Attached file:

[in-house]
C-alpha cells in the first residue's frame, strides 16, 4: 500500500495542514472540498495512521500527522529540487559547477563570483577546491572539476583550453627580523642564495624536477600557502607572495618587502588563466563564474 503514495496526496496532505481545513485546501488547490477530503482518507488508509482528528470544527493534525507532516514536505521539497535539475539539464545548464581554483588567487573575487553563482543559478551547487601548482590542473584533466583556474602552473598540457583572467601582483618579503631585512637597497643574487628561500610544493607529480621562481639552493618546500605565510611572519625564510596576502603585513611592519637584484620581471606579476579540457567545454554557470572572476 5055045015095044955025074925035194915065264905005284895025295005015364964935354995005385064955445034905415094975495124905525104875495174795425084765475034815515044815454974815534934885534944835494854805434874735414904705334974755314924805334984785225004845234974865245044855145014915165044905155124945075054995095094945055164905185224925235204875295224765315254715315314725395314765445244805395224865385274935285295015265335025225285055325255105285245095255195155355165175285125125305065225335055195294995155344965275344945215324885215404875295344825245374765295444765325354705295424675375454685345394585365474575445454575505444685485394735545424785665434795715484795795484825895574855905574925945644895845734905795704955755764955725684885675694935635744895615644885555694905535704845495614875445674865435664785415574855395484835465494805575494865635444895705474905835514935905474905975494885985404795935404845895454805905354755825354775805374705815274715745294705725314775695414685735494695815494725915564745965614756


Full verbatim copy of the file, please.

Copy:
[in-house]
C-alpha cells in the first residue's frame, strides 16, 4: 500500500495542514472540498495512521500527522529540487559547477563570483577546491572539476583550453627580523642564495624536477600557502607572495618587502588563466563564474 503514495496526496496532505481545513485546501488547490477530503482518507488508509482528528470544527493534525507532516514536505521539497535539475539539464545548464581554483588567487573575487553563482543559478551547487601548482590542473584533466583556474602552473598540457583572467601582483618579503631585512637597497643574487628561500610544493607529480621562481639552493618546500605565510611572519625564510596576502603585513611592519637584484620581471606579476579540457567545454554557470572572476 5055045015095044955025074925035194915065264905005284895025295005015364964935354995005385064955445034905415094975495124905525104875495174795425084765475034815515044815454974815534934885534944835494854805434874735414904705334974755314924805334984785225004845234974865245044855145014915165044905155124945075054995095094945055164905185224925235204875295224765315254715315314725395314765445244805395224865385274935285295015265335025225285055325255105285245095255195155355165175285125125305065225335055195294995155344965275344945215324885215404875295344825245374765295444765325354705295424675375454685345394585365474575445454575505444685485394735545424785665434795715484795795484825895574855905574925945644895845734905795704955755764955725684885675694935635744895615644885555694905535704845495614875445674865435664785415574855395484835465494805575494865635444895705474905835514935905474905975494885985404795935404845895454805905354755825354775805374705815274715745294705725314775695414685735494695815494725915564745965614756